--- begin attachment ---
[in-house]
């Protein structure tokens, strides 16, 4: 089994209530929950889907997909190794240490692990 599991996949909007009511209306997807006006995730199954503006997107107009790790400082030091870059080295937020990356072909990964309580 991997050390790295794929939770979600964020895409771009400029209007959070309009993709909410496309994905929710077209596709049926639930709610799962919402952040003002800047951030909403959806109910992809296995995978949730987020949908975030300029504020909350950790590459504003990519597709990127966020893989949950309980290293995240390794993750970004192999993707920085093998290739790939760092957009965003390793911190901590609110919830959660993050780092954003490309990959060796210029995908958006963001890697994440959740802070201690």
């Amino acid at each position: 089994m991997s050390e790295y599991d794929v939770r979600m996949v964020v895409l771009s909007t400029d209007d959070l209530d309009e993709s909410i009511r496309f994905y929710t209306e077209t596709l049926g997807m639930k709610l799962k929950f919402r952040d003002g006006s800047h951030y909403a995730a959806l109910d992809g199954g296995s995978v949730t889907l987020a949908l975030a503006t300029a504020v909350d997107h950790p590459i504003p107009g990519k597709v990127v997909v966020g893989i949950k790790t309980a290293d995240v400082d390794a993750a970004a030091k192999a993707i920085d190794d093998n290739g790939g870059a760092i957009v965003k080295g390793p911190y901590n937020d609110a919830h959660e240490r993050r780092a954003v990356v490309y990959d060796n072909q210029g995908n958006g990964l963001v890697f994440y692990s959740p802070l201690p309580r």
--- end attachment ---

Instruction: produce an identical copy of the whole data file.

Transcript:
[in-house]
């Protein structure tokens, strides 16, 4: 089994209530929950889907997909190794240490692990 599991996949909007009511209306997807006006995730199954503006997107107009790790400082030091870059080295937020990356072909990964309580 991997050390790295794929939770979600964020895409771009400029209007959070309009993709909410496309994905929710077209596709049926639930709610799962919402952040003002800047951030909403959806109910992809296995995978949730987020949908975030300029504020909350950790590459504003990519597709990127966020893989949950309980290293995240390794993750970004192999993707920085093998290739790939760092957009965003390793911190901590609110919830959660993050780092954003490309990959060796210029995908958006963001890697994440959740802070201690």
């Amino acid at each position: 089994m991997s050390e790295y599991d794929v939770r979600m996949v964020v895409l771009s909007t400029d209007d959070l209530d309009e993709s909410i009511r496309f994905y929710t209306e077209t596709l049926g997807m639930k709610l799962k929950f919402r952040d003002g006006s800047h951030y909403a995730a959806l109910d992809g199954g296995s995978v949730t889907l987020a949908l975030a503006t300029a504020v909350d997107h950790p590459i504003p107009g990519k597709v990127v997909v966020g893989i949950k790790t309980a290293d995240v400082d390794a993750a970004a030091k192999a993707i920085d190794d093998n290739g790939g870059a760092i957009v965003k080295g390793p911190y901590n937020d609110a919830h959660e240490r993050r780092a954003v990356v490309y990959d060796n072909q210029g995908n958006g990964l963001v890697f994440y692990s959740p802070l201690p309580r």